Finally, finally it looks like we are turning the corner of this company and I understand from the accounting point of view, we have the market down and we have to put it on non-accrual. So let's Mr. Optimism here believes that this company is on-track finally to achieve the promise that we've always thought it should have and I want to mention David Belzer, on our team has spent many hours flying out there to Madison Ave, in Alberta to get all these issues resolved and so we are quite hopeful.

Troy Ward - Stifel Nicolaus & Company

And then one follow up on Chris's commentary on the debt facility, if you think (inaudible) borrow an extra $100 and add those assets, what's the typical advance rate you are getting on those assets?

John Barry

Currently it's just under 50%, but one of the things we're doing with our facility extension is looking to increase our advance rate. We're looking to increase tenure of the facility to increase our advance rate and to reduce our spread on borrowings all the above.

Troy Ward - Stifel Nicolaus & Company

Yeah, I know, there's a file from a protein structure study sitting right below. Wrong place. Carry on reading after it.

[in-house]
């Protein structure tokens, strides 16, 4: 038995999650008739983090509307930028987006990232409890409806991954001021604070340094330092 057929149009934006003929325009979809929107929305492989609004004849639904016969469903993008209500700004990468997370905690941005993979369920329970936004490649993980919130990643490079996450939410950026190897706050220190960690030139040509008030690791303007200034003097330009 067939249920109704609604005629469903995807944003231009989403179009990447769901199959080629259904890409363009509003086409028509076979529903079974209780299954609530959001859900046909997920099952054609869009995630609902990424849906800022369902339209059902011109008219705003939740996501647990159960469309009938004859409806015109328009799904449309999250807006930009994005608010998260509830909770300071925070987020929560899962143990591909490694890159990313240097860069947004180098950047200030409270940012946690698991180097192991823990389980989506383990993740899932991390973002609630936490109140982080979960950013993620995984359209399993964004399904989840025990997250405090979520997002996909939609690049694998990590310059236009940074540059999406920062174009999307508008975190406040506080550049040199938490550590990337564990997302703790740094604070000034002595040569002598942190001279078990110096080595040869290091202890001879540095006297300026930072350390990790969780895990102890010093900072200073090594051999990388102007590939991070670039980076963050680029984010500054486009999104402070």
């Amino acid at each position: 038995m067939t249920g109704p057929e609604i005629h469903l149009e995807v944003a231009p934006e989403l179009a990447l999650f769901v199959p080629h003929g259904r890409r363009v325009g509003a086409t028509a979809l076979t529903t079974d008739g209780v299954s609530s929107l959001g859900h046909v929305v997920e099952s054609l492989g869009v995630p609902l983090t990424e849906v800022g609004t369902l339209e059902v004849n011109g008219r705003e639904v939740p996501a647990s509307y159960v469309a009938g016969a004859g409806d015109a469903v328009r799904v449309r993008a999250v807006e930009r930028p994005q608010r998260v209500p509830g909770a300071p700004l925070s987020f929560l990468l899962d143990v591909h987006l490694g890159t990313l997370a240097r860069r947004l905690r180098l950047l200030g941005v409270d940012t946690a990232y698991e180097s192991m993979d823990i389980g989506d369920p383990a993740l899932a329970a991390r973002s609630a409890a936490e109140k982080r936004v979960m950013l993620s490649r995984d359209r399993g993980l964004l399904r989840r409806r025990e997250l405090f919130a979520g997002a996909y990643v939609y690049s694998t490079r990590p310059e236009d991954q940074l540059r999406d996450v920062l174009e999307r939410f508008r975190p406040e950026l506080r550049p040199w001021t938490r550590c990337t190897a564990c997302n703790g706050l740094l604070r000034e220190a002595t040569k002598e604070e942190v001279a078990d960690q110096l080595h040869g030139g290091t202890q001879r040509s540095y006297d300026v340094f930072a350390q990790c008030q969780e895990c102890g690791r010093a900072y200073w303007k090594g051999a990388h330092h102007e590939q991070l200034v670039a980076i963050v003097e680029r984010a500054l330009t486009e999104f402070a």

Do you have, is there an advance rate separate from senior or second lien or are you getting any advance on second in this facility?

John Barry

That's a sort of a hybrid, you might say weighted average advance rates, because we do have junior debt positions in our current borrowing base. Whether or not newly originated junior debt would get advance within the facility is one of the topics of discussion.

Brian Oswald

I wanted to just add another point to here which you might find interesting about Iron Horse, notwithstanding that we have $13 million, I believe is $13 million, $14 million of fair market value of equipment there and alone it may be $18 million to $19 million, maybe it's $20 million now. The entire loan goes on non-accrual. We're not allowed to say the limit, but we could just sell this equipment and get everything back on the bottom on the most senior $13 million or $14 million. So paying such a lugubrious picture of the situation, you are not allowed to do that.